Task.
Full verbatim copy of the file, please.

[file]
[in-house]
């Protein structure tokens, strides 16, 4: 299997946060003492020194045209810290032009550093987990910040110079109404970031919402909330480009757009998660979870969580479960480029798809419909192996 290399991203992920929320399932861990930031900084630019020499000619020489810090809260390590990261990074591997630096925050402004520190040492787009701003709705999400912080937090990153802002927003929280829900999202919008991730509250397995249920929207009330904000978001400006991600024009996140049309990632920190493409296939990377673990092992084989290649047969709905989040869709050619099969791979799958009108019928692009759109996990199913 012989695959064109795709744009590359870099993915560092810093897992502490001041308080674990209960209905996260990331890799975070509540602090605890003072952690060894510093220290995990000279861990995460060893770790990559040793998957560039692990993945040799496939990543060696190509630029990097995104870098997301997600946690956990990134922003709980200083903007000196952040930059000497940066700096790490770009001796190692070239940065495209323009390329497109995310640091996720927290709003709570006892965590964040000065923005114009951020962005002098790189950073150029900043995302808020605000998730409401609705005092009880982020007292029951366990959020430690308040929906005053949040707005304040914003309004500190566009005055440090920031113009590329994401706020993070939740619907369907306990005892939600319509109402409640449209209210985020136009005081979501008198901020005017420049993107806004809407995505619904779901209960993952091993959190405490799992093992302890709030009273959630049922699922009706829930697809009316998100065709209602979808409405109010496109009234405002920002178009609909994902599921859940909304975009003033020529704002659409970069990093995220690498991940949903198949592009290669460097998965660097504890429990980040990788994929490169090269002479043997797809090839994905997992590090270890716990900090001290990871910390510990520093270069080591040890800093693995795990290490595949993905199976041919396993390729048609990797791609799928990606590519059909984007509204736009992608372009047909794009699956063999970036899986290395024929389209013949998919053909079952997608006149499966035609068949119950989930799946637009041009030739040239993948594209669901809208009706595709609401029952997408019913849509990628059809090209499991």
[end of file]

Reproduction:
[in-house]
């Protein structure tokens, strides 16, 4: 299997946060003492020194045209810290032009550093987990910040110079109404970031919402909330480009757009998660979870969580479960480029798809419909192996 290399991203992920929320399932861990930031900084630019020499000619020489810090809260390590990261990074591997630096925050402004520190040492787009701003709705999400912080937090990153802002927003929280829900999202919008991730509250397995249920929207009330904000978001400006991600024009996140049309990632920190493409296939990377673990092992084989290649047969709905989040869709050619099969791979799958009108019928692009759109996990199913 012989695959064109795709744009590359870099993915560092810093897992502490001041308080674990209960209905996260990331890799975070509540602090605890003072952690060894510093220290995990000279861990995460060893770790990559040793998957560039692990993945040799496939990543060696190509630029990097995104870098997301997600946690956990990134922003709980200083903007000196952040930059000497940066700096790490770009001796190692070239940065495209323009390329497109995310640091996720927290709003709570006892965590964040000065923005114009951020962005002098790189950073150029900043995302808020605000998730409401609705005092009880982020007292029951366990959020430690308040929906005053949040707005304040914003309004500190566009005055440090920031113009590329994401706020993070939740619907369907306990005892939600319509109402409640449209209210985020136009005081979501008198901020005017420049993107806004809407995505619904779901209960993952091993959190405490799992093992302890709030009273959630049922699922009706829930697809009316998100065709209602979808409405109010496109009234405002920002178009609909994902599921859940909304975009003033020529704002659409970069990093995220690498991940949903198949592009290669460097998965660097504890429990980040990788994929490169090269002479043997797809090839994905997992590090270890716990900090001290990871910390510990520093270069080591040890800093693995795990290490595949993905199976041919396993390729048609990797791609799928990606590519059909984007509204736009992608372009047909794009699956063999970036899986290395024929389209013949998919053909079952997608006149499966035609068949119950989930799946637009041009030739040239993948594209669901809208009706595709609401029952997408019913849509990628059809090209499991």